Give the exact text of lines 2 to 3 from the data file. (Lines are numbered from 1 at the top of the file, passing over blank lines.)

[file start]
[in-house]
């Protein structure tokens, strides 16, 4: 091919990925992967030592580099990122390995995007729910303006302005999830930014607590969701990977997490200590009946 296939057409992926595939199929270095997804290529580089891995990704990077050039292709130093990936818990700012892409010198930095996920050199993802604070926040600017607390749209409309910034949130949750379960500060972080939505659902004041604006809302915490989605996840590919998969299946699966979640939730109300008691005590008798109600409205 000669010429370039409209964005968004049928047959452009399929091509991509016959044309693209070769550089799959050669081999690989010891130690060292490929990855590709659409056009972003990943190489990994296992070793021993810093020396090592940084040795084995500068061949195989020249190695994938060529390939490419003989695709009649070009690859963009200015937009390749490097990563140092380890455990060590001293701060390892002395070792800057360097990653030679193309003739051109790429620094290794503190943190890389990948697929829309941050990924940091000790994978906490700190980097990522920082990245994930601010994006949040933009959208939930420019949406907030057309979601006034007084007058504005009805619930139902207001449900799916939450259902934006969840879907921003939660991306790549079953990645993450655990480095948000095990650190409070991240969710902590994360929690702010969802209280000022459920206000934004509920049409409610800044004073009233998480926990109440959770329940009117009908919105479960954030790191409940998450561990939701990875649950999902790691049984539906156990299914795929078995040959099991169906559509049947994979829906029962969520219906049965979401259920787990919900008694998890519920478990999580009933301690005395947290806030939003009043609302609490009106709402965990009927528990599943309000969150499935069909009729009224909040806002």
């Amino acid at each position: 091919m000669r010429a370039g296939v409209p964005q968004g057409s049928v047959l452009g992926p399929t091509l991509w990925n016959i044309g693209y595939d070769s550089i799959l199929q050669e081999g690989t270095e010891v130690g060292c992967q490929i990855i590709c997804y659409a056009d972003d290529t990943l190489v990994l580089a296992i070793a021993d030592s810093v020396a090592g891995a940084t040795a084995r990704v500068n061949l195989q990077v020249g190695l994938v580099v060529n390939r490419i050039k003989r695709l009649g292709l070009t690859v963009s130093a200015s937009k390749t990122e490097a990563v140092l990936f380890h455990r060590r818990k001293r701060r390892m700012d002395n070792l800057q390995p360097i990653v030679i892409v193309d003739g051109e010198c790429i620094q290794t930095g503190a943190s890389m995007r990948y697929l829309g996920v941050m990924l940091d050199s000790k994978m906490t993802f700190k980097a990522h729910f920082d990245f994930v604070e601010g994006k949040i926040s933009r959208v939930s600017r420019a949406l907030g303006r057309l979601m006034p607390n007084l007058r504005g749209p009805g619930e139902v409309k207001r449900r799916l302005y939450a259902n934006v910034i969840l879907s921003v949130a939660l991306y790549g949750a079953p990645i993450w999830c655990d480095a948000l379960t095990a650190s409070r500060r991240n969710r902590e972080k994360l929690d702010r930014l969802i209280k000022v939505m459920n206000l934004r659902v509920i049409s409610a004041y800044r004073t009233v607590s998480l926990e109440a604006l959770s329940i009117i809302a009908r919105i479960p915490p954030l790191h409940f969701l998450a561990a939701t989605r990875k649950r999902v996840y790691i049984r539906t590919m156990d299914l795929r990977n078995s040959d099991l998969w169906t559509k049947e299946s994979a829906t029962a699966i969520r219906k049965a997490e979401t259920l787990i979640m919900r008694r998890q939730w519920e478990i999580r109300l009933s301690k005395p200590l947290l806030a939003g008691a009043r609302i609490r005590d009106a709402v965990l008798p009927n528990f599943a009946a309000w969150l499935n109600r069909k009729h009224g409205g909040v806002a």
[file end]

């Protein structure tokens, strides 16, 4: 091919990925992967030592580099990122390995995007729910303006302005999830930014607590969701990977997490200590009946 296939057409992926595939199929270095997804290529580089891995990704990077050039292709130093990936818990700012892409010198930095996920050199993802604070926040600017607390749209409309910034949130949750379960500060972080939505659902004041604006809302915490989605996840590919998969299946699966979640939730109300008691005590008798109600409205 000669010429370039409209964005968004049928047959452009399929091509991509016959044309693209070769550089799959050669081999690989010891130690060292490929990855590709659409056009972003990943190489990994296992070793021993810093020396090592940084040795084995500068061949195989020249190695994938060529390939490419003989695709009649070009690859963009200015937009390749490097990563140092380890455990060590001293701060390892002395070792800057360097990653030679193309003739051109790429620094290794503190943190890389990948697929829309941050990924940091000790994978906490700190980097990522920082990245994930601010994006949040933009959208939930420019949406907030057309979601006034007084007058504005009805619930139902207001449900799916939450259902934006969840879907921003939660991306790549079953990645993450655990480095948000095990650190409070991240969710902590994360929690702010969802209280000022459920206000934004509920049409409610800044004073009233998480926990109440959770329940009117009908919105479960954030790191409940998450561990939701990875649950999902790691049984539906156990299914795929078995040959099991169906559509049947994979829906029962969520219906049965979401259920787990919900008694998890519920478990999580009933301690005395947290806030939003009043609302609490009106709402965990009927528990599943309000969150499935069909009729009224909040806002």
């Amino acid at each position: 091919m000669r010429a370039g296939v409209p964005q968004g057409s049928v047959l452009g992926p399929t091509l991509w990925n016959i044309g693209y595939d070769s550089i799959l199929q050669e081999g690989t270095e010891v130690g060292c992967q490929i990855i590709c997804y659409a056009d972003d290529t990943l190489v990994l580089a296992i070793a021993d030592s810093v020396a090592g891995a940084t040795a084995r990704v500068n061949l195989q990077v020249g190695l994938v580099v060529n390939r490419i050039k003989r695709l009649g292709l070009t690859v963009s130093a200015s937009k390749t990122e490097a990563v140092l990936f380890h455990r060590r818990k001293r701060r390892m700012d002395n070792l800057q390995p360097i990653v030679i892409v193309d003739g051109e010198c790429i620094q290794t930095g503190a943190s890389m995007r990948y697929l829309g996920v941050m990924l940091d050199s000790k994978m906490t993802f700190k980097a990522h729910f920082d990245f994930v604070e601010g994006k949040i926040s933009r959208v939930s600017r420019a949406l907030g303006r057309l979601m006034p607390n007084l007058r504005g749209p009805g619930e139902v409309k207001r449900r799916l302005y939450a259902n934006v910034i969840l879907s921003v949130a939660l991306y790549g949750a079953p990645i993450w999830c655990d480095a948000l379960t095990a650190s409070r500060r991240n969710r902590e972080k994360l929690d702010r930014l969802i209280k000022v939505m459920n206000l934004r659902v509920i049409s409610a004041y800044r004073t009233v607590s998480l926990e109440a604006l959770s329940i009117i809302a009908r919105i479960p915490p954030l790191h409940f969701l998450a561990a939701t989605r990875k649950r999902v996840y790691i049984r539906t590919m156990d299914l795929r990977n078995s040959d099991l998969w169906t559509k049947e299946s994979a829906t029962a699966i969520r219906k049965a997490e979401t259920l787990i979640m919900r008694r998890q939730w519920e478990i999580r109300l009933s301690k005395p200590l947290l806030a939003g008691a009043r609302i609490r005590d009106a709402v965990l008798p009927n528990f599943a009946a309000w969150l499935n109600r069909k009729h009224g409205g909040v806002a």